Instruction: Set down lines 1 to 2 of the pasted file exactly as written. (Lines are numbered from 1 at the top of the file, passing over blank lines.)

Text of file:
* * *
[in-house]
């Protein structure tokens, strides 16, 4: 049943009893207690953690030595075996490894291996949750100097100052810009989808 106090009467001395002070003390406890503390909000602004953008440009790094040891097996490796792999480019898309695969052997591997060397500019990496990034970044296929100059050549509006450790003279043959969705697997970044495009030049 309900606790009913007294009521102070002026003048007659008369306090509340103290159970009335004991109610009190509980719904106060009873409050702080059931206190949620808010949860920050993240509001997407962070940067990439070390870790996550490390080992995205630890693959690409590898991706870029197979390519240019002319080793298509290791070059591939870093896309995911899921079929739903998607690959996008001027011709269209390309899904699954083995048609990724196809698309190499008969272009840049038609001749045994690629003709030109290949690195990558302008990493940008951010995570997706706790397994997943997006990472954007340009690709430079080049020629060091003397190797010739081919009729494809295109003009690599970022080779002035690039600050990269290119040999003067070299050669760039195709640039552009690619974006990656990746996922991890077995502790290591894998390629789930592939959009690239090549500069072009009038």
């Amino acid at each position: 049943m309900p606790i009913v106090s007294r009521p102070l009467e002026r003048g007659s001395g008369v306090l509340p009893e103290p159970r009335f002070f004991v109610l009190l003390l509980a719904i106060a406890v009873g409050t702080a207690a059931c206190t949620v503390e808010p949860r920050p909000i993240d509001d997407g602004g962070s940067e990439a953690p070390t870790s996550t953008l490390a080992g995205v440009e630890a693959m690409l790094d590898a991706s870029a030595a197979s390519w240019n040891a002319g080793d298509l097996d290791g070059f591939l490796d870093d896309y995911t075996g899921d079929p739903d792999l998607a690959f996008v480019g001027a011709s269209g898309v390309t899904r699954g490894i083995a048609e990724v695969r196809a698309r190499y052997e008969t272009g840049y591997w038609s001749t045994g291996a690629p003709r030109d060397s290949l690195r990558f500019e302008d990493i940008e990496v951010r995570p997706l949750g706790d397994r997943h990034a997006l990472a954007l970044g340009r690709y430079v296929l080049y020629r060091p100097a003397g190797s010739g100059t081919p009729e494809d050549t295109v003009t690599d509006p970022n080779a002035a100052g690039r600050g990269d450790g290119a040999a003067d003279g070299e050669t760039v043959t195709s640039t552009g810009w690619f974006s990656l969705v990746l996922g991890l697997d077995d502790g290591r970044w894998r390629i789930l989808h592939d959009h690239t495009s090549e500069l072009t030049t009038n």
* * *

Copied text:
[in-house]
């Protein structure tokens, strides 16, 4: 049943009893207690953690030595075996490894291996949750100097100052810009989808 106090009467001395002070003390406890503390909000602004953008440009790094040891097996490796792999480019898309695969052997591997060397500019990496990034970044296929100059050549509006450790003279043959969705697997970044495009030049 309900606790009913007294009521102070002026003048007659008369306090509340103290159970009335004991109610009190509980719904106060009873409050702080059931206190949620808010949860920050993240509001997407962070940067990439070390870790996550490390080992995205630890693959690409590898991706870029197979390519240019002319080793298509290791070059591939870093896309995911899921079929739903998607690959996008001027011709269209390309899904699954083995048609990724196809698309190499008969272009840049038609001749045994690629003709030109290949690195990558302008990493940008951010995570997706706790397994997943997006990472954007340009690709430079080049020629060091003397190797010739081919009729494809295109003009690599970022080779002035690039600050990269290119040999003067070299050669760039195709640039552009690619974006990656990746996922991890077995502790290591894998390629789930592939959009690239090549500069072009009038």